- Push through your heels. I know that it’s common for people to push with their toes and the ball of their foot. If you want to work that booty, doing the perfect form and pedal stroke means bringing your leg up higher and pushing down through your heels.
Use your glutes, really feel the burn as you ride, and you are halfway there.
Other Exercises to Activate and Build Glutes
Believe it or not, weak glutes can actually cause injuries to those who like to ride a bike. These injuries include hip flexor pain, knee pain, and overuse of your quads.
When the glutes are weak, you are forcing your body to overuse certain muscles rather than spread the workload to others within the muscle group.
In short, this means that when your glutes can’t do more work because they are weak, you will use your quads or hamstrings more than you should. This leaves you open to injuries.
You can strengthen the gluteus medius and the other glute muscles by engaging them during other types of exercise.
Some of the best exercises include Bulgarian split squats, speed skaters, regular squats, deadlifts, and the barbell glute bridge.
If you aren’t sure how to do any of the above exercises, you can search YouTube or ask at your local gym.
Activation of the Gluteus Maximus: Tips for Beginners
I know that some of you are shaking your head saying, “I’ve done squats for years, and I don’t see any results.”
I hear you, I really do. Working your butt muscles seems like it should be an easy thing to do. However, sometimes we think that we’re working our glutes when we’re actually using other muscles, leaving our glutes without much of a workout.
This is sometimes called lazy glute. This video helps to explain not only what lazy glutes are but also how you can activate the glutes and force them to work harder.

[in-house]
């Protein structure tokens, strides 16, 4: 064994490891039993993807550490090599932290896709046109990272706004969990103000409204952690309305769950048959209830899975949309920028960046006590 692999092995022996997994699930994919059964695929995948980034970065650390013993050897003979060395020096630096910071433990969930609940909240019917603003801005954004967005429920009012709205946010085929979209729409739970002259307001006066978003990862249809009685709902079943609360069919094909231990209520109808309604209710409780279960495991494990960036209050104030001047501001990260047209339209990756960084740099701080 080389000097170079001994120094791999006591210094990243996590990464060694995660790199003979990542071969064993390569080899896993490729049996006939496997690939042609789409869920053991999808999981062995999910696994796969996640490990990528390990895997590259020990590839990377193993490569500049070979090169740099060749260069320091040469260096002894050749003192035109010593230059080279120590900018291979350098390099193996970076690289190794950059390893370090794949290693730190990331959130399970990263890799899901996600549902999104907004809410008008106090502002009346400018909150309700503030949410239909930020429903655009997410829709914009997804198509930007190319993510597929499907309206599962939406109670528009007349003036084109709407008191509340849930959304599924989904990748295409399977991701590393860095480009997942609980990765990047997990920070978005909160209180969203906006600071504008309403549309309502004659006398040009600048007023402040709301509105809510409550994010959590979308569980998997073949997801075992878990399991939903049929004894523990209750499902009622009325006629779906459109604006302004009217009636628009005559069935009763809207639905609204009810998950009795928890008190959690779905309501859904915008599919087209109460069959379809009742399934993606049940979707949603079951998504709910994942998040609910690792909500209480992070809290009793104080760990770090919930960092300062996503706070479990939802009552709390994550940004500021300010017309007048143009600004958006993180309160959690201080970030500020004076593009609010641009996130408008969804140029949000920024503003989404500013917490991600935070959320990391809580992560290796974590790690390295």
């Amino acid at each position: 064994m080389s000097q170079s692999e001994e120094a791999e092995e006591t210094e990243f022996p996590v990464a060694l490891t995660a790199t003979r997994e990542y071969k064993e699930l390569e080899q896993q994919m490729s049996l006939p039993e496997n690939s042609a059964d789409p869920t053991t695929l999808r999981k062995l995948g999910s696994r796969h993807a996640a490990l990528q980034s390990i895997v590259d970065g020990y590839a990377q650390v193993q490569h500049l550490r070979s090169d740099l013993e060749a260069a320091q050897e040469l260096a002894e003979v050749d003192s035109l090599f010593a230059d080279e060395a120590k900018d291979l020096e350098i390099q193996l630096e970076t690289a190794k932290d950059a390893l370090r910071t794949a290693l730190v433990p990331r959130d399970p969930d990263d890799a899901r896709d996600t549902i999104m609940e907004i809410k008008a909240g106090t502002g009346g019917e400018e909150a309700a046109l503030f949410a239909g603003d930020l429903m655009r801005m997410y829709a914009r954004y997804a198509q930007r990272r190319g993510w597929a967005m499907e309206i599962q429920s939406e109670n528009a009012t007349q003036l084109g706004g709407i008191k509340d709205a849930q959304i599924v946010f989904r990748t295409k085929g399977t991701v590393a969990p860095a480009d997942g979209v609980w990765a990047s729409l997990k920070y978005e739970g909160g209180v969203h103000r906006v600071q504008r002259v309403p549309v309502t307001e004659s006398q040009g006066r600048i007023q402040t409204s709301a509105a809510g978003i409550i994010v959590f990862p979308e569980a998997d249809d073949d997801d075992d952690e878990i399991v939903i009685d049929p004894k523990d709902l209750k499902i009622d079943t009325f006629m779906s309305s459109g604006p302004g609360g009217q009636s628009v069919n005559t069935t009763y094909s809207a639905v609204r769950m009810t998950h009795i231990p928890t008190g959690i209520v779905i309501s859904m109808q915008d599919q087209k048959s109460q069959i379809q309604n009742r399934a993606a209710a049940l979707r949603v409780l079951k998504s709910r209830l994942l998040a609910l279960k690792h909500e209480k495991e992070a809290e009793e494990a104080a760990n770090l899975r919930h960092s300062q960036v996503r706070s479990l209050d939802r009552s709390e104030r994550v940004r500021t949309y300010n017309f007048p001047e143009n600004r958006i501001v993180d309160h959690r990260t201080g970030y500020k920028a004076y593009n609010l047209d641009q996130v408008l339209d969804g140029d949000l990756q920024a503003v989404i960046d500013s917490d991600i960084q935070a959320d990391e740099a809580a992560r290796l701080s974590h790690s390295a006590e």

Make Sure Your Bike Fit Is Perfect for You
Here’s one area that many of us never consider. Well, at least I know I didn’t.
Is your bike set up to fit you?
Everyone’s body is different, right? We might both be the same height, but my legs might be 2 inches taller than yours, and you’ve got a torso that is longer than mine.
I never realized how important it was, not only to prevent injuries but also to maximize my butt potential, until I bought a new mountain bike.
I had a stationary bike at home, and I’d bought my previous street bike from some big-name store that offered zero in the way of attention or professional help.
With my mountain bike, however, once the bike had been delivered to the shop, the store owner asked if I wanted him to “fit” the bike to my size.
While I wasn’t exactly sure what he was talking about, I said yes. He took several measurements, including my inseam, and he also changed the forward position of the seat. I didn’t even know that was a thing!
Positioning the seat up and down, sure, but forward and back? I had no idea that was even possible.
Poor bike fit decisions mean that knees are bent too far up or down, or you use your back muscles to make up for proper positioning. It can also mean that you never really activate those glutes.